Collier: Pitt remains schizophrenic

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Ten minutes after he and his Pitt teammates finally had dragged their Big East Conference record up to sea level, Tray Woodall sat on the edge of a media panel and explained that it was just a matter of the Panthers making up their minds to "keep playing Pitt basketball."

Really?

That was the solution?

Because just about everyone thought that was the problem.

At least everyone who had paid attention to the borderline psychotic swings of Jamie Dixon's team in this, its last go-around within a disintegrating conference.

By "Pitt basketball," did Woodall mean the kind where you allow 17 points in overtime against Marquette at home, as the Panthers had only a week ago? That's the exact kind of defense that gets you beat 136-to-something over the course of 40 minutes.

Or did he mean the kind of Pitt basketball that skunks top-20 Georgetown on its home floor by 28 points? Or the kind that wins going away at Villanova despite a quick perusal of the box score indicating that had the Panthers starting five been playing the Panthers bench, the starters would have lost by five.

Into Petersen Events Center and into this inexplicable context walked the Connecticut Huskies Saturday, and the Panthers greeted them with the kind of ferocious blitz of defense and rebounding -- offensive rebounding in particular -- that should have made a lasting impression.

"We knew we had to come out aggressive," said Dante Taylor, who raked seven rebounds that combined with Steven Adams' nine in a game when Pitt won just about precisely the way it wants to, on the backboards. "You have to be relentless about it, and that's what we've been talking about all the time, being relentless."

But that had amounted to little more than idle chatter until this week, when Pitt posted a fat rebounding advantage at Villanova and followed up with a 38-27 outmuscling of Connecticut near the windows. This game was barely minutes old when it became obvious the Panthers were a different kind of animal in the post.

Adams blocked Connecticut's first shot, then tipped in a rebound at the other end that set off a chain reaction of Panthers put-backs that jump-started the dominant first half in which Pitt erected a 13-point lead.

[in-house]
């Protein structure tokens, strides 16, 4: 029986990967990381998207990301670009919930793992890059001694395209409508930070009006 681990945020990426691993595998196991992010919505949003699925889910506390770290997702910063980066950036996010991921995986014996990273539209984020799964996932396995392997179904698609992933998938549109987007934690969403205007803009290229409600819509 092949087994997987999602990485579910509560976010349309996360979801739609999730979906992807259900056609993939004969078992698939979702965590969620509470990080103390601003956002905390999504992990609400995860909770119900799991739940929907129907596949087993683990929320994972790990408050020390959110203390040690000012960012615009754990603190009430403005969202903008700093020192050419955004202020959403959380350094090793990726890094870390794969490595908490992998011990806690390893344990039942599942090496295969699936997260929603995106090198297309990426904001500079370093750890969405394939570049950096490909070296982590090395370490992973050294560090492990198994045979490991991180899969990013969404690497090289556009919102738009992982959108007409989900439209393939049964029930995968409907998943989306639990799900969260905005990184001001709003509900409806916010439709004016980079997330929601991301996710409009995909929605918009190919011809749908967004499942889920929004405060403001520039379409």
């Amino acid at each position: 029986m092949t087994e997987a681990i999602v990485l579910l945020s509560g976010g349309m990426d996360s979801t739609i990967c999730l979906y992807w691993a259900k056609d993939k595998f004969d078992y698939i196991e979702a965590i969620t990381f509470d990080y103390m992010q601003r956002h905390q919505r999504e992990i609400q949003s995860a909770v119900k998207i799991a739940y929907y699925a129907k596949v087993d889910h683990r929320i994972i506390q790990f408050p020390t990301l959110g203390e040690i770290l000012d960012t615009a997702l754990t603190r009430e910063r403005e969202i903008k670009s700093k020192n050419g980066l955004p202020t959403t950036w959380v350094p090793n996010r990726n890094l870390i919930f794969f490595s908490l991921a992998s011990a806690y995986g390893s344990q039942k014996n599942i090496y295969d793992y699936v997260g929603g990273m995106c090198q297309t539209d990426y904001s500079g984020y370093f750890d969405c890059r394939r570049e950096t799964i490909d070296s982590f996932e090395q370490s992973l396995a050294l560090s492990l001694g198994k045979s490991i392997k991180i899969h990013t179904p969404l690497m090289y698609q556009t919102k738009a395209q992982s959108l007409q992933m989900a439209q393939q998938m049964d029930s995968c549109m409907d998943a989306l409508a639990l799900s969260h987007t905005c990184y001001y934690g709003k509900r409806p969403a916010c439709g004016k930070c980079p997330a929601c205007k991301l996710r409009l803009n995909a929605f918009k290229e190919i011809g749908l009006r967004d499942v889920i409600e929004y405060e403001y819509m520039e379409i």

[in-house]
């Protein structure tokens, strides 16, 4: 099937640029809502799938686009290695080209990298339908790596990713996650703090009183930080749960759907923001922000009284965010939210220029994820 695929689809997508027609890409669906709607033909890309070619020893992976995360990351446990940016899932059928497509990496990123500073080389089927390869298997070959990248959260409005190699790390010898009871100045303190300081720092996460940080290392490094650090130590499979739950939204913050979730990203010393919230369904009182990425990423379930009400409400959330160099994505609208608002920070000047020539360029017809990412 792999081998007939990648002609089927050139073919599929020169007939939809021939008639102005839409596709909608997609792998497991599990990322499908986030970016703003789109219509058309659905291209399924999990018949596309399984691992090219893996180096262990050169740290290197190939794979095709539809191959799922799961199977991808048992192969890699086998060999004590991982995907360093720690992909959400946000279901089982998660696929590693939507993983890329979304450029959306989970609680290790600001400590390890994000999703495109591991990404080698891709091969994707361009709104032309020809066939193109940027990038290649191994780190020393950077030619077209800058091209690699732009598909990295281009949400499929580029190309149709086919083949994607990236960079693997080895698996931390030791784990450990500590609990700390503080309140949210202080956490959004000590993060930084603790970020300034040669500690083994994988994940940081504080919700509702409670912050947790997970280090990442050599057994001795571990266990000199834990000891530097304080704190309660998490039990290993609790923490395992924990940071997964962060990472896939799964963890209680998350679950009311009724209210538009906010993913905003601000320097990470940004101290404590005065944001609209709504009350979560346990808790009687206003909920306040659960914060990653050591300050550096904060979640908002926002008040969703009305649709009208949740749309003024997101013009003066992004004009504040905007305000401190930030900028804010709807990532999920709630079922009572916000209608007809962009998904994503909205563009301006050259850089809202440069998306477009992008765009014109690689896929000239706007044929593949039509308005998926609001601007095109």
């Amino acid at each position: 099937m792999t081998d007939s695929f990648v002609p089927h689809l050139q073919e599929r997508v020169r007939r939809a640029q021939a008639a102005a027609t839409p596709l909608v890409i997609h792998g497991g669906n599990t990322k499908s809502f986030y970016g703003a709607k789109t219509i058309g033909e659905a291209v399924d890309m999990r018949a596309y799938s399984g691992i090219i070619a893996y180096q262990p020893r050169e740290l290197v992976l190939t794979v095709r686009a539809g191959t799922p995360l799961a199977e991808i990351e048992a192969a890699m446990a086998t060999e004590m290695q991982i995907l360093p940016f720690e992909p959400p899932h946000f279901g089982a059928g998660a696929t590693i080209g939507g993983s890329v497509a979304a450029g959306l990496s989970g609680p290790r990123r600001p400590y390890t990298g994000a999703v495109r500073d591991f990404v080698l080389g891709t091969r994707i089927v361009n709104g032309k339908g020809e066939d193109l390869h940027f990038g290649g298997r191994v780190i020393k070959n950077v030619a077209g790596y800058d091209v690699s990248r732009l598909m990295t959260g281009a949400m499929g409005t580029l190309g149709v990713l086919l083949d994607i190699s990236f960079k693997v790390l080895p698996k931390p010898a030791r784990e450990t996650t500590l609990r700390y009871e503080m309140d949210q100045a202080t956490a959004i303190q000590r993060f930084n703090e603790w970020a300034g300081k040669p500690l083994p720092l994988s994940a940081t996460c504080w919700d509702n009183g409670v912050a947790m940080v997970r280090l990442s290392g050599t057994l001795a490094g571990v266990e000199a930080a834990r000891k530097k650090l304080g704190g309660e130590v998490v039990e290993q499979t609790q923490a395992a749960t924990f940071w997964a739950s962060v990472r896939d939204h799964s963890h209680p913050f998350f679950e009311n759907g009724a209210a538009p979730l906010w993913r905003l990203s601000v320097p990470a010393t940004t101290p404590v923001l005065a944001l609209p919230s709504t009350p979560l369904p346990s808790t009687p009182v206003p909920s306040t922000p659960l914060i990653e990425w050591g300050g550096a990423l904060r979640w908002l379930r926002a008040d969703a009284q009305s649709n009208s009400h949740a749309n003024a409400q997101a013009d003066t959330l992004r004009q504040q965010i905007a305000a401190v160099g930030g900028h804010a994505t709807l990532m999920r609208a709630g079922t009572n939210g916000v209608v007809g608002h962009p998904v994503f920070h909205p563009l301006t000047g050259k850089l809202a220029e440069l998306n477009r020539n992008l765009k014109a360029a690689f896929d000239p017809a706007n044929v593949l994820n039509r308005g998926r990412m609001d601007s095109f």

"They were aggressive getting to the backboard," first-year Connecticut coach Kevin Ollie said. "They were keeping balls alive and, the worst part of that was, they were grabbing them and putting them in. Adams got nine rebounds in 20 minutes."

Ollie sounded as though that was hard to believe, but Adams had three blocks in the first half as well, and, even though he waded into foul trouble thereafter, this young New Zealander strung together the kind of intimidating minutes a mobile 7-footer ought to.

"I thought he was very aggressive," said Dixon, who kept pointing to those 16 rebounds by Adams and Taylor. "We got the ball to him better offensively, too. He's still coming along as far as finishing and being aggressive. He's unselfish and he's looking to pass first when he gets it, but, on the glass, he was very good.

"He did some very good things for us defensively despite playing in foul trouble pretty much the entire time."

Not surprisingly though, Pitt was not able to address all its issues satisfactorily in one 40-minute clinic. You might feel a lot better about the potential stabilization of this team had it not taken that 13-point halftime lead and given the entirety of it away by the time there were but five perilous minutes remaining.

A thunderous, no-style-points transition jam by 6-7 Niels Giffey (he fell flat on his back from the rim) pulled Connecticut into a 55-55 tie with 4:38 left, and, after a Woodall 3 re-established Pitt's lead, Ryan Boatright's layup and foul shot tied it again at 58-58.

"He's real quick, so we tried to just force him into tough shots," said Pitt guard Trey Zeigler of Boatright, who had a game-high 20. "Tray, myself, and [James] Robinson were the guys that guarded him the most."

They did manage to badger Boatright into a 7-for-19 shooting performance, but Pitt's second-half defense wasn't nearly aggressive enough. Connecticut shot 58 percent after intermission and threatened to make Pitt wait still another week before it owned a home victory in the Big East.

Had it not gotten clutch rebounds from Talib Zanna and Woodall down the stretch to go with a Taylor jumper in the lane and Robinson's long 3, we might still be pretty much confounded on this Pitt team's direction.

In longer stretches than not against a struggling Connecticut team, things seemed promising.

What that will mean Tuesday night at Providence remains pretty a full-blown mystery, aka Pitt basketball.

mobilehome - genecollier

Gene Collier: gcollier@post-gazette.com.


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